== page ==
The violent intervention of the Bashar al-Asad’s army in the town of Jisr al Shugur has already caused the flight to neighboring Turkey of more than 2,500 Syrians, amid evidence that Iran is not only behind the Syrian repressive apparatus, but Basij militants are participating directly in the operations of punishment. We can add to that, the lack of agreement in the Security Council to bring forward a UN resolution of condemnation, because of opposition from Russia and China, with veto power, and Brazil.
The testimonies of several wounded admitted to the hospital in Antioch involve Iranian agents who shot to protesters trying to disperse them in the city of Idlib, May 20, as recorded by the France Press correspondent in this city in Turkey. “There were policemen in civilian clothes, but also Iranian soldiers, ” Mustafa told through her bed, a young seller of metal shot in the leg and arm. “I saw with my own eyes: we ask you not to attack us, but did not speak Arabic. ” “They had beards, and the Syrian army is prohibited, ” the trader added, evoking also a black uniform unknown in Syria. Akram, a 17-year-old also shot, has no doubts: “They were Basij [volunteer Iranian Islamic militants]. “
“There is no consensus”, stated the Brazilian foreign minister, Antonio de Aguiar Patriota, speaking about the European proposal for the UN’s resolution to condemn the Syrian regime for the violent repression of demonstrations. The diplomat stated that “it is unclear whether Lebanon, the only Arab country on the Security Council, would support it or not. ”
European countries of the UN executive body (France, Britain, Germany and Portugal) supported by the United States have submitted a draft resolution to the 15-member Council to condemn the government of Bashar Assad. However, both China and Russia have veto power. Both of them and Brazil have expressed their misgivings.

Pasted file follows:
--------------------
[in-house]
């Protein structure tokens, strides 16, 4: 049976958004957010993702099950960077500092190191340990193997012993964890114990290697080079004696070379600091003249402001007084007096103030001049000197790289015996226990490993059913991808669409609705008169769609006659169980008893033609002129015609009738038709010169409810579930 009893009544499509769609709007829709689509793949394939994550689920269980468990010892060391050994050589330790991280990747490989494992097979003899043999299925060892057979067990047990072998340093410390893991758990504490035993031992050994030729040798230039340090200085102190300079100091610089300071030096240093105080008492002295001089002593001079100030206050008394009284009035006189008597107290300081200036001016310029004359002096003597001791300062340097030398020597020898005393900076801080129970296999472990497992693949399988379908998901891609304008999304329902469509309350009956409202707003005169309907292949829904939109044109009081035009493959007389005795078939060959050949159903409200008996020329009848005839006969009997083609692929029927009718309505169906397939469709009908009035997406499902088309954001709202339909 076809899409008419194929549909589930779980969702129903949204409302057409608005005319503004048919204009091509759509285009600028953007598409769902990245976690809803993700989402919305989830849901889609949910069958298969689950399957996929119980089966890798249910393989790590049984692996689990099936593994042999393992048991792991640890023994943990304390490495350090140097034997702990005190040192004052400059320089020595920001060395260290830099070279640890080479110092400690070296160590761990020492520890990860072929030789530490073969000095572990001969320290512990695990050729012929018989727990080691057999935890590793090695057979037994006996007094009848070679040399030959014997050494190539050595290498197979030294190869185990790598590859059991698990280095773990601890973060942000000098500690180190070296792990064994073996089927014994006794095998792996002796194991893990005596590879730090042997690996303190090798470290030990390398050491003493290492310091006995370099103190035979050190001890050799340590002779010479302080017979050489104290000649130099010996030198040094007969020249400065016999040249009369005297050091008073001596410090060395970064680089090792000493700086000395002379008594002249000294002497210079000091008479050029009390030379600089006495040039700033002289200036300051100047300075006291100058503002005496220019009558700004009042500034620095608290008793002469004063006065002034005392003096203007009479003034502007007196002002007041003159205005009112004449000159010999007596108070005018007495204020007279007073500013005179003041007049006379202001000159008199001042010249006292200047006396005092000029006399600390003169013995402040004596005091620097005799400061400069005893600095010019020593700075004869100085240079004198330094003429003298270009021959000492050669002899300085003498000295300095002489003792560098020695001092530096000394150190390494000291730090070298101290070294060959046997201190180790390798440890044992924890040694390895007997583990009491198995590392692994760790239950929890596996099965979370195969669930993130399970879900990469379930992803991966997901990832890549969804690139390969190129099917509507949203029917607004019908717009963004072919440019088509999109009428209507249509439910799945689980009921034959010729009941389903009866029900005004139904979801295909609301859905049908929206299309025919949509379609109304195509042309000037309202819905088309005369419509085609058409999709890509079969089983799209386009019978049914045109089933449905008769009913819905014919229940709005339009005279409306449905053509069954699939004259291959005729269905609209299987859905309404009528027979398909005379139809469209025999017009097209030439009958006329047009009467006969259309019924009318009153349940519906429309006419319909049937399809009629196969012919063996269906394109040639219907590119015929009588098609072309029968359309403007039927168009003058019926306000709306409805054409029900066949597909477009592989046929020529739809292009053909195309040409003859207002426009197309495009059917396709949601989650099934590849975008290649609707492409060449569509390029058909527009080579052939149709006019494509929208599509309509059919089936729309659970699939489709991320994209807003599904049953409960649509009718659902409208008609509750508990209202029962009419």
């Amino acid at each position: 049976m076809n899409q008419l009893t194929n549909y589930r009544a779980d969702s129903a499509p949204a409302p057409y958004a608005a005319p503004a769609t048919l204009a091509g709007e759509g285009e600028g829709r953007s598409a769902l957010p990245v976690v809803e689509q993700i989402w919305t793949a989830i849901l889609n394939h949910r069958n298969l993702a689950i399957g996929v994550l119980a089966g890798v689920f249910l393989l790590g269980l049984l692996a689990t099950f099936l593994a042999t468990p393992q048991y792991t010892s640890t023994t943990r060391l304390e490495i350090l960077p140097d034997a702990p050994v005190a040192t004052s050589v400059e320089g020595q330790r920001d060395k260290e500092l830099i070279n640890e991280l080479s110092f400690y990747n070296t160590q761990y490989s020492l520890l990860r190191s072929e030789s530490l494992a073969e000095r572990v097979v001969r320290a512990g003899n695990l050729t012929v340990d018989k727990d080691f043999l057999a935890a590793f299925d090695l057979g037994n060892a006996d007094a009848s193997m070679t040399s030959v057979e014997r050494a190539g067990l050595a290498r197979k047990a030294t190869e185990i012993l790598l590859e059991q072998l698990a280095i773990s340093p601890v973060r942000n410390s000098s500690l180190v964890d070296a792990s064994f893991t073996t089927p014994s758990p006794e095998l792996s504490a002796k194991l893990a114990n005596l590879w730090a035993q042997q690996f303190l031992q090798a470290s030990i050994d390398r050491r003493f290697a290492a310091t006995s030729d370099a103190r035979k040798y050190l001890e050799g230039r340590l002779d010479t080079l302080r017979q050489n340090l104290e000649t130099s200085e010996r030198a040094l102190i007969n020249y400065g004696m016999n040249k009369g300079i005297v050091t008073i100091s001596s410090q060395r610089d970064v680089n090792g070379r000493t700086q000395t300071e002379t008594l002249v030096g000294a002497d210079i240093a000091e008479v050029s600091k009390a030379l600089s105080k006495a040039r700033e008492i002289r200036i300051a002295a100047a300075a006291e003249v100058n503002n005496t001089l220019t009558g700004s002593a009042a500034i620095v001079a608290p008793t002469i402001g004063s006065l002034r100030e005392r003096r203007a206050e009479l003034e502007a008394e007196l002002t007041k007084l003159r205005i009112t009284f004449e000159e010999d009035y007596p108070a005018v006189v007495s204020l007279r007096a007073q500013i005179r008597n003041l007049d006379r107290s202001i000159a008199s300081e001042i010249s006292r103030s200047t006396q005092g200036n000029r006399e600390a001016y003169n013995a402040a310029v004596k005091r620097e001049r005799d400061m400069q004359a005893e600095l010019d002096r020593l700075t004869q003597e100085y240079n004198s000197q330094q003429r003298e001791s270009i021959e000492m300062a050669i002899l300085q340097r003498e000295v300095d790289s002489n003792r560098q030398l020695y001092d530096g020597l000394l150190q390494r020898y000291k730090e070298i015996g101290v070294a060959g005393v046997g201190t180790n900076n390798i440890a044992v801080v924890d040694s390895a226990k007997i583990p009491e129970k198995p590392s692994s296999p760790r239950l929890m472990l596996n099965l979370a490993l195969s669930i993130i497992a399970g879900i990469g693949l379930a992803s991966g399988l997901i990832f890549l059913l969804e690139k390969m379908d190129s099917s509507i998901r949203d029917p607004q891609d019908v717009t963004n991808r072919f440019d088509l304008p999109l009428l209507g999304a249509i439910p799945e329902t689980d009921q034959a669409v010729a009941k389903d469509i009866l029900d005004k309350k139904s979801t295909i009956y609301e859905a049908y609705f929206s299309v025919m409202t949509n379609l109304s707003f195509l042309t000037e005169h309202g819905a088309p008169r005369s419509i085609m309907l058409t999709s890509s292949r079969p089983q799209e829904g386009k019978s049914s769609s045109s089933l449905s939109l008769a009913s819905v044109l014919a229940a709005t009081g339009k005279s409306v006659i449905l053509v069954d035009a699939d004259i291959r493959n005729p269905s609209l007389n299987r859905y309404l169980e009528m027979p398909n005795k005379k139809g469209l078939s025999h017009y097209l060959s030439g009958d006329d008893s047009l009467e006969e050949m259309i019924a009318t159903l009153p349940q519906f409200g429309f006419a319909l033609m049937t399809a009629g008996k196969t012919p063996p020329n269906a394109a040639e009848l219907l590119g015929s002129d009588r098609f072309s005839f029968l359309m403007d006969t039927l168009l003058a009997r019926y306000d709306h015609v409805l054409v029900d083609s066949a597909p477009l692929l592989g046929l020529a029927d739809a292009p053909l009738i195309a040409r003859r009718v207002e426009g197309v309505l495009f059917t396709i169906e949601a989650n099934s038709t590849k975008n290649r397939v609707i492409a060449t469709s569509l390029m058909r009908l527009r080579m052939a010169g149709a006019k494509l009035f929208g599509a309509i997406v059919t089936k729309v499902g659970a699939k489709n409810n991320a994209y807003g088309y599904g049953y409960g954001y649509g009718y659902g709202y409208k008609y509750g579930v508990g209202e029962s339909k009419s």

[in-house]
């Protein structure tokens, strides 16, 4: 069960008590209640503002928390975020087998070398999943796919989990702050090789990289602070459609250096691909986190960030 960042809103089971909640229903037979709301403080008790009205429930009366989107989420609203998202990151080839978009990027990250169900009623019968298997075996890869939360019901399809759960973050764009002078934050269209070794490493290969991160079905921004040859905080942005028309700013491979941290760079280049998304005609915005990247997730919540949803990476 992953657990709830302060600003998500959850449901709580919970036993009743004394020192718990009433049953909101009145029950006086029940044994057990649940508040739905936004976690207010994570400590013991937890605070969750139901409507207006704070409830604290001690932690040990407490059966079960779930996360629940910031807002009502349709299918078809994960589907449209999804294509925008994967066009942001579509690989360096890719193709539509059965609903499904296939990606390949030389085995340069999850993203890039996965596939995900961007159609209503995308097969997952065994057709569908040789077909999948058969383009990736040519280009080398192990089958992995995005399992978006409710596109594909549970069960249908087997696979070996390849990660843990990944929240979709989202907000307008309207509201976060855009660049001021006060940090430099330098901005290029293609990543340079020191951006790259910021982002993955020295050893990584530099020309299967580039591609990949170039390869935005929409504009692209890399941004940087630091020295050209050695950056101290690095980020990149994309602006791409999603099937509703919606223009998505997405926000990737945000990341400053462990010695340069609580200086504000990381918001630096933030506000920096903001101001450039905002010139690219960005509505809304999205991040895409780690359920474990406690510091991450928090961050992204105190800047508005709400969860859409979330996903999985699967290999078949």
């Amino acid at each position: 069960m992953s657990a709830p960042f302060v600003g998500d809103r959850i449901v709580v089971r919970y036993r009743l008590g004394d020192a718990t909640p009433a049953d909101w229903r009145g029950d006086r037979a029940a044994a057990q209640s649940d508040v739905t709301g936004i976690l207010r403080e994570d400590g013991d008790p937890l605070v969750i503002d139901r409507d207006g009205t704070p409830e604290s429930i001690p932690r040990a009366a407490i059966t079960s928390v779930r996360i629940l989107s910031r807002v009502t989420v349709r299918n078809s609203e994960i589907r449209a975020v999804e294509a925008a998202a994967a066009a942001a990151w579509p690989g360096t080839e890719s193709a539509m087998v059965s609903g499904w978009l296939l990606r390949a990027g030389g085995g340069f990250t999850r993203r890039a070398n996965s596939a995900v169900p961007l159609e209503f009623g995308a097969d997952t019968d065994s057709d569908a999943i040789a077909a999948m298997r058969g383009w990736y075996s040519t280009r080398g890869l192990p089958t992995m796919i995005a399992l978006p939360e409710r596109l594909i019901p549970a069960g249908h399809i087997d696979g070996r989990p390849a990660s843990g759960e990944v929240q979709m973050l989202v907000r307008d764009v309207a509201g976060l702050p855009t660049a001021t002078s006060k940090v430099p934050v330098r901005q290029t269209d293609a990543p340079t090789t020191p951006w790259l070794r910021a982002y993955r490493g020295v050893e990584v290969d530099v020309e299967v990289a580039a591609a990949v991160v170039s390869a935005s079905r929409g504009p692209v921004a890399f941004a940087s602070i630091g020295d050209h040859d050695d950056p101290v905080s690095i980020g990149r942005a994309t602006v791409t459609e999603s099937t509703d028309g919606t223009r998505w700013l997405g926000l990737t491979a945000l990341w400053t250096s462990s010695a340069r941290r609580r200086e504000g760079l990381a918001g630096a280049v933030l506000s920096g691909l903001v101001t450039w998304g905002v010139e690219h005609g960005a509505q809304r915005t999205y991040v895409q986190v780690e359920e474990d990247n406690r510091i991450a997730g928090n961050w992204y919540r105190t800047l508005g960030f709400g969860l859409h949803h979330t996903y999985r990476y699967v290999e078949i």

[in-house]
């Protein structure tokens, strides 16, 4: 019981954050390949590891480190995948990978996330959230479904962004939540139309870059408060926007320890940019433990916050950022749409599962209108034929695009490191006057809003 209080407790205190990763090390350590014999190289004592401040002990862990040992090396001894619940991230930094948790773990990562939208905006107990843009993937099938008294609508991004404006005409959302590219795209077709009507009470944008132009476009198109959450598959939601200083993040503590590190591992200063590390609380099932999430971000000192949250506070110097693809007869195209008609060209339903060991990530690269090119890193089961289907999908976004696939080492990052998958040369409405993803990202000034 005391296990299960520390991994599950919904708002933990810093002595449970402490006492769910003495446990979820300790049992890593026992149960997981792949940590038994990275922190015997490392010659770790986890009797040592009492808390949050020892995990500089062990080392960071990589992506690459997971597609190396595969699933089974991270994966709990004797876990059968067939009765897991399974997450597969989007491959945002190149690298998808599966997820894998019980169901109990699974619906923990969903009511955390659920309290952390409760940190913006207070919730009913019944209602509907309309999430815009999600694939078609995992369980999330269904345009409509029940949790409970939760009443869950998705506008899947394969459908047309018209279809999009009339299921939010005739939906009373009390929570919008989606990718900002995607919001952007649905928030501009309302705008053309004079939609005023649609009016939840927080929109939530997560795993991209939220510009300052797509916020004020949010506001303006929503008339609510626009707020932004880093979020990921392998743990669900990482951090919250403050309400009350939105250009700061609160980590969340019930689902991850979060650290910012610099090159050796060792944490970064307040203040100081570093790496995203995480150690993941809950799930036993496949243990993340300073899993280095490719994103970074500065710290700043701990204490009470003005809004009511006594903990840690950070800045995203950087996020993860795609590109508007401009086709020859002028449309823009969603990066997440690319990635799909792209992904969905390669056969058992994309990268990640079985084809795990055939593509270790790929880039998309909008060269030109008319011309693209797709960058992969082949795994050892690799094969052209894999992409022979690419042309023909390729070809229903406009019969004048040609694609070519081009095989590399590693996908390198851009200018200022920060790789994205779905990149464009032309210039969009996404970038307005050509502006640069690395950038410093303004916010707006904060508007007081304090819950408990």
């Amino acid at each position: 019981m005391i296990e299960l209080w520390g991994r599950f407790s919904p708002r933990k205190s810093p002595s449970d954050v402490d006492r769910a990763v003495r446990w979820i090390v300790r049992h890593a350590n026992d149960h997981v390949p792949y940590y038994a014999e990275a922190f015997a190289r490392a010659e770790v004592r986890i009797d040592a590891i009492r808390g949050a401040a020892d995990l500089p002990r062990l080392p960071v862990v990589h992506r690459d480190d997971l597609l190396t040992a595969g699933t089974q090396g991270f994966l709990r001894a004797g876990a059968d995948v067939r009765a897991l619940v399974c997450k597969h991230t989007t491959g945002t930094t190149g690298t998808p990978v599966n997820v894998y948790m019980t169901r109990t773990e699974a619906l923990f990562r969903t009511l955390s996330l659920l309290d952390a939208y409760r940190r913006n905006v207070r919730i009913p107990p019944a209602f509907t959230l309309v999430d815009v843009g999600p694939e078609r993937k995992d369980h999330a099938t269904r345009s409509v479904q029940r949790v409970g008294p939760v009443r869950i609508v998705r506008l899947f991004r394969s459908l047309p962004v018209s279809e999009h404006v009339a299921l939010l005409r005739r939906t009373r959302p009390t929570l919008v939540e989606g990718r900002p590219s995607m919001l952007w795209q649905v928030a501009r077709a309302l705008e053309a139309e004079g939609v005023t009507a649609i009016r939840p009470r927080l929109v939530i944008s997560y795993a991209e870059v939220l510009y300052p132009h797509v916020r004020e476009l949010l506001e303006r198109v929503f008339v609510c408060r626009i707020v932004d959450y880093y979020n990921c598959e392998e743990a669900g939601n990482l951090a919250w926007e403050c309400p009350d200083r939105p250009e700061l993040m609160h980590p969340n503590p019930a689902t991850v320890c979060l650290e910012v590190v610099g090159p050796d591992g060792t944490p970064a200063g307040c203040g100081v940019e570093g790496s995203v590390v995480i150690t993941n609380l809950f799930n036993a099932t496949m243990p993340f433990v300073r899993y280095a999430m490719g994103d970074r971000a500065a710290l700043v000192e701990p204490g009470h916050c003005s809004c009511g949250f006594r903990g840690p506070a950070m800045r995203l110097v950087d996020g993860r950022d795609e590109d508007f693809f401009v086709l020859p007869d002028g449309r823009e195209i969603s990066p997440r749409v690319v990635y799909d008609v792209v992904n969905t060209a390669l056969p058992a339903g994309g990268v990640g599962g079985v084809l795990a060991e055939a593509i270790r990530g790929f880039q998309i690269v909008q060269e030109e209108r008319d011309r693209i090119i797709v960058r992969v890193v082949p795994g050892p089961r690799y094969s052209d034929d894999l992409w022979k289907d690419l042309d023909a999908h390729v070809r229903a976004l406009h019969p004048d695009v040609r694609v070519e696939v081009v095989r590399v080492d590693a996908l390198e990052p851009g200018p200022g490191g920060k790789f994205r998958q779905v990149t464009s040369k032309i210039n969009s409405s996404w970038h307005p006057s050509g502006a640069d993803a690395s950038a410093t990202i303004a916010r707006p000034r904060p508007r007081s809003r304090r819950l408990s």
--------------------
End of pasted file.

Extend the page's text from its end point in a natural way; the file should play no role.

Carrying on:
The 15 countries were due to reconvene on Wednesday to address the issue, although the vote could take several days. At present the highest international security body is composed, in addition to the above countries, also by Bosnia-Herzegovina, Gabon, Nigeria, Colombia, Germany, India, Portugal and South Africa.
Just in case there is precendent for them and friends, don’t you think?
First thing, a war is a war. It’s not a very loving and caring thing to do, specially when the other “team” is using children, women or elderly people, as spies or as suicide bombers. Or even persons whose intelligence level is disputable or who have psychiatric problems. In every war, since the beginning of mankind there have been episodes which any sane person would find disgusting if he had been told about them.
That said, and considering the insistence on Human Rights abuses on the Iraqi war (someone caring to see how many times Saudi Human Rights abuses in peaceful time are on newspapers and magazines’ main pages? Oh, no, please, these guys have oil!!), there are other things I would like to point out:
- Firstly, the immediate consequences for Iraqi PM could be devastating. “There has been no evidence found in the documents that Mr. Maliki was aware of the grisly acts of torture and beatings. However, the timing of the documents’ release comes just as his Shiite bloc, known as State of Law, has made gains in securing the majority of parliamentary seats needed to form a new government“. Now, his opponents, Mr. Allawi and Haider Mulla, both want an investigation on the leaked documents, specially about some illegal detentions. Well, accountability is natural in any democracy, although let’s hope Islamist terrorists don’t profit from this information. As they are brutal by nature, they don’t care about publicity or accusations. Something which obviously make themselves a little different from “peaceful” politicians.
- Secondly, the Iraqi WMD: there is an article in Wired (found) that speaks about how Wikileaks warlogs prove their existence: “WikiLeaks’ newly-released Iraq war documents reveal, U.S. troops continued to find chemical weapons labs, encounter insurgent specialists in toxins, and uncover weapons of mass destruction“. Of course, we have to wonder why these warlogs weren’t published to show their existence, something which would have ended a lot of speculations and ferocious critics on the subject.